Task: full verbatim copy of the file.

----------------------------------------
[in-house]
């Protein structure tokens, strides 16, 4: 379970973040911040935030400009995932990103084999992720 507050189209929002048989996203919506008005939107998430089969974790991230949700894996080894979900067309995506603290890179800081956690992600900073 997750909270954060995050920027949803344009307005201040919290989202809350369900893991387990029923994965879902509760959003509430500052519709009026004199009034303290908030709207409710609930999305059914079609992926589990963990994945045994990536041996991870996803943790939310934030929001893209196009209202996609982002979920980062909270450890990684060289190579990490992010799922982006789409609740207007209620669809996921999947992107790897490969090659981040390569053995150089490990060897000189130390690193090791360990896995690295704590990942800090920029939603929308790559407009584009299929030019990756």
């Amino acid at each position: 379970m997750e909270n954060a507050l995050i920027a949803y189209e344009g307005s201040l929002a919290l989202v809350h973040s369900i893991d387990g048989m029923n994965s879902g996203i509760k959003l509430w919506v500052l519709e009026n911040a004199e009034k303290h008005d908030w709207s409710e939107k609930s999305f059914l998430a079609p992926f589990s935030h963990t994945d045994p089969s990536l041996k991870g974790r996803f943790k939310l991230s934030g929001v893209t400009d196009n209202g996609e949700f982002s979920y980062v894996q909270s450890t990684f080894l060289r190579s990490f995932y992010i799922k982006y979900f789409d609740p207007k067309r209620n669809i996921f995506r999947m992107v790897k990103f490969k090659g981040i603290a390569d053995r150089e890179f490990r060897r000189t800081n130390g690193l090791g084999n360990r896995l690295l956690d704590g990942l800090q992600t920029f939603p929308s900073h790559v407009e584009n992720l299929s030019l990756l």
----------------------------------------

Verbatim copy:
[in-house]
């Protein structure tokens, strides 16, 4: 379970973040911040935030400009995932990103084999992720 507050189209929002048989996203919506008005939107998430089969974790991230949700894996080894979900067309995506603290890179800081956690992600900073 997750909270954060995050920027949803344009307005201040919290989202809350369900893991387990029923994965879902509760959003509430500052519709009026004199009034303290908030709207409710609930999305059914079609992926589990963990994945045994990536041996991870996803943790939310934030929001893209196009209202996609982002979920980062909270450890990684060289190579990490992010799922982006789409609740207007209620669809996921999947992107790897490969090659981040390569053995150089490990060897000189130390690193090791360990896995690295704590990942800090920029939603929308790559407009584009299929030019990756």
């Amino acid at each position: 379970m997750e909270n954060a507050l995050i920027a949803y189209e344009g307005s201040l929002a919290l989202v809350h973040s369900i893991d387990g048989m029923n994965s879902g996203i509760k959003l509430w919506v500052l519709e009026n911040a004199e009034k303290h008005d908030w709207s409710e939107k609930s999305f059914l998430a079609p992926f589990s935030h963990t994945d045994p089969s990536l041996k991870g974790r996803f943790k939310l991230s934030g929001v893209t400009d196009n209202g996609e949700f982002s979920y980062v894996q909270s450890t990684f080894l060289r190579s990490f995932y992010i799922k982006y979900f789409d609740p207007k067309r209620n669809i996921f995506r999947m992107v790897k990103f490969k090659g981040i603290a390569d053995r150089e890179f490990r060897r000189t800081n130390g690193l090791g084999n360990r896995l690295l956690d704590g990942l800090q992600t920029f939603p929308s900073h790559v407009e584009n992720l299929s030019l990756l």